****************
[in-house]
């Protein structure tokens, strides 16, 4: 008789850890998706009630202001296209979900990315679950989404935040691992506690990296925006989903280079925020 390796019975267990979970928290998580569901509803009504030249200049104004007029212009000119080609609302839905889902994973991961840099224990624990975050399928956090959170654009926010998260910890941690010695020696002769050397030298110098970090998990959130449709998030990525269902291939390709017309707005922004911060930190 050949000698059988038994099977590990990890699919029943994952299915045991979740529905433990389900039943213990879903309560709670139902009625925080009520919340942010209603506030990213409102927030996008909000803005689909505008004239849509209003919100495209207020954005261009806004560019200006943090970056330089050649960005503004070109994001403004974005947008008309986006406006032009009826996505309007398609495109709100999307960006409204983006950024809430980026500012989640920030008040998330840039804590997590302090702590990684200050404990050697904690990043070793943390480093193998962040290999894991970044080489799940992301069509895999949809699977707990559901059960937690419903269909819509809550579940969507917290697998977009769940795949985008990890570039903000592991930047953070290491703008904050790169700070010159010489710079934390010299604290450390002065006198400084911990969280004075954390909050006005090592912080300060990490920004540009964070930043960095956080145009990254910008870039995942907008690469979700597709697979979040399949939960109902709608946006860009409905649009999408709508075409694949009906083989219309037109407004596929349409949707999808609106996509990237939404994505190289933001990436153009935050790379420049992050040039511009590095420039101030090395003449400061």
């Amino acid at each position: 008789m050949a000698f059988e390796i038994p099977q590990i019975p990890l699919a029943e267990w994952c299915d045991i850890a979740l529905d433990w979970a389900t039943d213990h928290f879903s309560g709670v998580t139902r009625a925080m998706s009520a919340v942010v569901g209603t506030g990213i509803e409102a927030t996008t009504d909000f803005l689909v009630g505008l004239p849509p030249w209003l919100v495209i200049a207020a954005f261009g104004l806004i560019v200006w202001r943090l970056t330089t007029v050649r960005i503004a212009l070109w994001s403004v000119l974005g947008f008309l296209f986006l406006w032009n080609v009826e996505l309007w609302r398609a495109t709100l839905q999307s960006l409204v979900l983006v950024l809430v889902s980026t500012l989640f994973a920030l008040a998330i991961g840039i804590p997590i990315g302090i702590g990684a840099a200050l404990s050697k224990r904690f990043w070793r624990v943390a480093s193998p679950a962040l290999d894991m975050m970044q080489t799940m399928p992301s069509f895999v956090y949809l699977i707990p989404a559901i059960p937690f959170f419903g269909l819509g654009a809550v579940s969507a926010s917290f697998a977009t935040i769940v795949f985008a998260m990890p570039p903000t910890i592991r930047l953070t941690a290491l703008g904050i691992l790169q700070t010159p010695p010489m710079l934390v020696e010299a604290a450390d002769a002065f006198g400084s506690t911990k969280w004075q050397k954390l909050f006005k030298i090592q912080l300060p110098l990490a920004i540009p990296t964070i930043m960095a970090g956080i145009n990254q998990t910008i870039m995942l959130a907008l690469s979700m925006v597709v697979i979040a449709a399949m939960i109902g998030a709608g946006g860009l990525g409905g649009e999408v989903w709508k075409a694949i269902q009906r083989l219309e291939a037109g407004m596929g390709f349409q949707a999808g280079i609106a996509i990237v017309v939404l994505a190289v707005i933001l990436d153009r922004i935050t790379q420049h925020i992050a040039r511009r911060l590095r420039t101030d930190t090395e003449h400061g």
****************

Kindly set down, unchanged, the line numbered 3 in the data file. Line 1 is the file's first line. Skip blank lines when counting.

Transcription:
């Amino acid at each position: 008789m050949a000698f059988e390796i038994p099977q590990i019975p990890l699919a029943e267990w994952c299915d045991i850890a979740l529905d433990w979970a389900t039943d213990h928290f879903s309560g709670v998580t139902r009625a925080m998706s009520a919340v942010v569901g209603t506030g990213i509803e409102a927030t996008t009504d909000f803005l689909v009630g505008l004239p849509p030249w209003l919100v495209i200049a207020a954005f261009g104004l806004i560019v200006w202001r943090l970056t330089t007029v050649r960005i503004a212009l070109w994001s403004v000119l974005g947008f008309l296209f986006l406006w032009n080609v009826e996505l309007w609302r398609a495109t709100l839905q999307s960006l409204v979900l983006v950024l809430v889902s980026t500012l989640f994973a920030l008040a998330i991961g840039i804590p997590i990315g302090i702590g990684a840099a200050l404990s050697k224990r904690f990043w070793r624990v943390a480093s193998p679950a962040l290999d894991m975050m970044q080489t799940m399928p992301s069509f895999v956090y949809l699977i707990p989404a559901i059960p937690f959170f419903g269909l819509g654009a809550v579940s969507a926010s917290f697998a977009t935040i769940v795949f985008a998260m990890p570039p903000t910890i592991r930047l953070t941690a290491l703008g904050i691992l790169q700070t010159p010695p010489m710079l934390v020696e010299a604290a450390d002769a002065f006198g400084s506690t911990k969280w004075q050397k954390l909050f006005k030298i090592q912080l300060p110098l990490a920004i540009p990296t964070i930043m960095a970090g956080i145009n990254q998990t910008i870039m995942l959130a907008l690469s979700m925006v597709v697979i979040a449709a399949m939960i109902g998030a709608g946006g860009l990525g409905g649009e999408v989903w709508k075409a694949i269902q009906r083989l219309e291939a037109g407004m596929g390709f349409q949707a999808g280079i609106a996509i990237v017309v939404l994505a190289v707005i933001l990436d153009r922004i935050t790379q420049h925020i992050a040039r511009r911060l590095r420039t101030d930190t090395e003449h400061g």